Echo receives third America in Bloom award

<p>Echo city officials will continue to pursue having the city designated as a Heritage All-Star Community by the state of Oregon. Thus far, the city meets 11 of at least 15 criteria needed to receive the designation.</p>

The City of Echo has earned a number of titles and accolades over the years, signifying their success as a small community.

City officials announced Monday Echo won this year’s America in Bloom national livability contest for cities with a population of less than 4,000, which it also won in 2009 and 2010.

The city also earned the rank of “Circle of Champions,” which is for cities that have a combination of three population category wins and/or criteria awards.

Echo also received the Oregon Heritage Excellence Award in 2009 and has received a Tree City USA designation since 1989.

Now, city officials are focusing their attention on receiving a “Heritage All-Star Community” designation.

Given the city’s cultural history with the Oregon Trail and the railroad, and city officials’ efforts to preserve that history, City Administrator Diane Berry thought the small town of 700 would be a perfect fit for the state of Oregon’s Heritage All-Star Community program.

Berry filled out an application earlier this year for the program.

If approved, the city would receive a “Heritage All-Star Community” designation, be featured on the Travel Oregon website, receive two metal signs with the designation and would be eligible to apply for non-competitive grants from the state to continue efforts to preserve the city’s history and heritage.

To qualify, a city must meet at least 15 of 20 criteria, ranging from having a historic preservation program in place to having grant-funded projects in the works involving the city’s history and heritage. The city must also continue to meet at least 15 of those criteria — either the same or different — to keep their designation.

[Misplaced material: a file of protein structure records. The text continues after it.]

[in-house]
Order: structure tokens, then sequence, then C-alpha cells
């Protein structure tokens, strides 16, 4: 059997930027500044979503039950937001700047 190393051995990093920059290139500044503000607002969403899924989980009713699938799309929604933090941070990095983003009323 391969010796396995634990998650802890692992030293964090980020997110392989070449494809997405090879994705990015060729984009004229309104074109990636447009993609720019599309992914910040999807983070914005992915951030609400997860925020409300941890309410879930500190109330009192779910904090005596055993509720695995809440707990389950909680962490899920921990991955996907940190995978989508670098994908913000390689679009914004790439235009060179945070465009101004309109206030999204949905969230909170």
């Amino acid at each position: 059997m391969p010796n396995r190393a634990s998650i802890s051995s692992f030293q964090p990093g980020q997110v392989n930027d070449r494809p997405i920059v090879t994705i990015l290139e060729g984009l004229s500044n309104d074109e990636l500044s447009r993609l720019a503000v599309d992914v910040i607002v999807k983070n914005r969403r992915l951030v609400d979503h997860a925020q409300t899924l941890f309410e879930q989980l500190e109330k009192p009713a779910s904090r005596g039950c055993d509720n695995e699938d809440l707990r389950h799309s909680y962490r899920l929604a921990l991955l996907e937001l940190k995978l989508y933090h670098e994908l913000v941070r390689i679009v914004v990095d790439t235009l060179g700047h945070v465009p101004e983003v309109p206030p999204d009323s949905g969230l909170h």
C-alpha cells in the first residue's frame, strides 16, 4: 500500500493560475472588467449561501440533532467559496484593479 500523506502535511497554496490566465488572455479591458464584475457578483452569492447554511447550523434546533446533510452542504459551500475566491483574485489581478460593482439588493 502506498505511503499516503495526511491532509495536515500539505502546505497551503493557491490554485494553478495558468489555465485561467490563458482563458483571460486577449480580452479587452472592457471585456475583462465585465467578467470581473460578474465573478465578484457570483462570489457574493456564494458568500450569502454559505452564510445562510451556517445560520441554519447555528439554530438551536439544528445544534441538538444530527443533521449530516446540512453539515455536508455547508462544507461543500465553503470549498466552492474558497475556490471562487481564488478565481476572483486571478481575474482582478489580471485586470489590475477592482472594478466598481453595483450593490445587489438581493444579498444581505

Since the inception of the Heritage All-Star Community program last November, Oregon has named five cities as heritage all-stars including Albany, Salem, Roseburg, Cottage Grove and Oregon City. Other cities, such as Astoria and Bend, are also trying to qualify.

While Berry said she initially thought Echo’s dedication to preserving its history and current programs would automatically qualify it, but program representative Kuri Gill recently told city officials and interested residents Echo was a few criteria short of receiving a designation.

“The purpose of this program is to, one, recognize communities that are doing lots of heritage things because we believe that it makes communities more livable and more economically viable and also, makes them retain their unique character,” Gill said. “The second reason is to help people doing heritage work realize all of the resources we have available to help them do the work. The last thing is to encourage communities because they make them stronger.”

Gill said Echo meets about 11 of the program’s 20 criteria.

She said the city is close to meeting four others. Those include implementing a historic preservation program, a photo archive of the city’ history, a history record archive and a long-term local business summary.

Berry said they plan to have their museum board serve as their local landmarks commission, which would satisfy the historic preservation program criterium.

As far as having a photo and history record archive in place, Berry said the city has the materials, but does not have a medium in place yet allowing community members to access the documents.

The only thing remaining would be a long-term business summary, which identifies three locally owned, active businesses that have been in operation for 50 years or more and recognizes them for their achievement in a specific program.

Berry said she revisited the city’s application and included the Echo Hills Golf Course, Spike/Teel Ranch headquarters and Cunha Farmstead/Snow Ranches and will work on getting them recognized for their years of service to the community.

“You guys have a lot of great stuff here,” Gill said. “It is pretty exciting.”

Gill said she is also very impressed with the Echo city website, stating it was probably the best one that she had seen. She said she was also equally impressed with the city’s grant achievements to keep the history of the community alive.

Berry said officials will work to revise their original application and work closely with Gill until the city qualifies for the program, which might take a year.

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